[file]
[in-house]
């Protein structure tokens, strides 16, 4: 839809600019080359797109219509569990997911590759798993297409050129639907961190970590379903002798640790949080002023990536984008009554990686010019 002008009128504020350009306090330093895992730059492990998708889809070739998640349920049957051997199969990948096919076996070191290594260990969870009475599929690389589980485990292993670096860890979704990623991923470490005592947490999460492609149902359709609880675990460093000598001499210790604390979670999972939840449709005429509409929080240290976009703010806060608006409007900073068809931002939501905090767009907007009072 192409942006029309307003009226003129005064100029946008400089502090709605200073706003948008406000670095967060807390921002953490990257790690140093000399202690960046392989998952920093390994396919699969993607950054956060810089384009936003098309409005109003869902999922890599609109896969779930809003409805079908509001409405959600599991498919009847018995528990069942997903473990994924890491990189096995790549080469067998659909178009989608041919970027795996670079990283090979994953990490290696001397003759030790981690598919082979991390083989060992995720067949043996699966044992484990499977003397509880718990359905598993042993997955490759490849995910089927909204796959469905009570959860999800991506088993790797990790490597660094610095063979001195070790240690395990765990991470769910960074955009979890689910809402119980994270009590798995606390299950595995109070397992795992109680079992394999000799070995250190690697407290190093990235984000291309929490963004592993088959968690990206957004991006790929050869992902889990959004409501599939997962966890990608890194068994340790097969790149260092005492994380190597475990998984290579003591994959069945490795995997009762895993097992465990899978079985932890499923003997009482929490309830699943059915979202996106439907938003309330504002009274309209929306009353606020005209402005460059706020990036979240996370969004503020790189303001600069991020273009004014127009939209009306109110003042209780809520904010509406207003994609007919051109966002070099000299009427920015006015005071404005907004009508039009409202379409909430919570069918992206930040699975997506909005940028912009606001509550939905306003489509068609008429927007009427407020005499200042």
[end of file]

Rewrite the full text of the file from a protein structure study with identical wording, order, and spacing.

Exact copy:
[in-house]
């Protein structure tokens, strides 16, 4: 839809600019080359797109219509569990997911590759798993297409050129639907961190970590379903002798640790949080002023990536984008009554990686010019 002008009128504020350009306090330093895992730059492990998708889809070739998640349920049957051997199969990948096919076996070191290594260990969870009475599929690389589980485990292993670096860890979704990623991923470490005592947490999460492609149902359709609880675990460093000598001499210790604390979670999972939840449709005429509409929080240290976009703010806060608006409007900073068809931002939501905090767009907007009072 192409942006029309307003009226003129005064100029946008400089502090709605200073706003948008406000670095967060807390921002953490990257790690140093000399202690960046392989998952920093390994396919699969993607950054956060810089384009936003098309409005109003869902999922890599609109896969779930809003409805079908509001409405959600599991498919009847018995528990069942997903473990994924890491990189096995790549080469067998659909178009989608041919970027795996670079990283090979994953990490290696001397003759030790981690598919082979991390083989060992995720067949043996699966044992484990499977003397509880718990359905598993042993997955490759490849995910089927909204796959469905009570959860999800991506088993790797990790490597660094610095063979001195070790240690395990765990991470769910960074955009979890689910809402119980994270009590798995606390299950595995109070397992795992109680079992394999000799070995250190690697407290190093990235984000291309929490963004592993088959968690990206957004991006790929050869992902889990959004409501599939997962966890990608890194068994340790097969790149260092005492994380190597475990998984290579003591994959069945490795995997009762895993097992465990899978079985932890499923003997009482929490309830699943059915979202996106439907938003309330504002009274309209929306009353606020005209402005460059706020990036979240996370969004503020790189303001600069991020273009004014127009939209009306109110003042209780809520904010509406207003994609007919051109966002070099000299009427920015006015005071404005907004009508039009409202379409909430919570069918992206930040699975997506909005940028912009606001509550939905306003489509068609008429927007009427407020005499200042």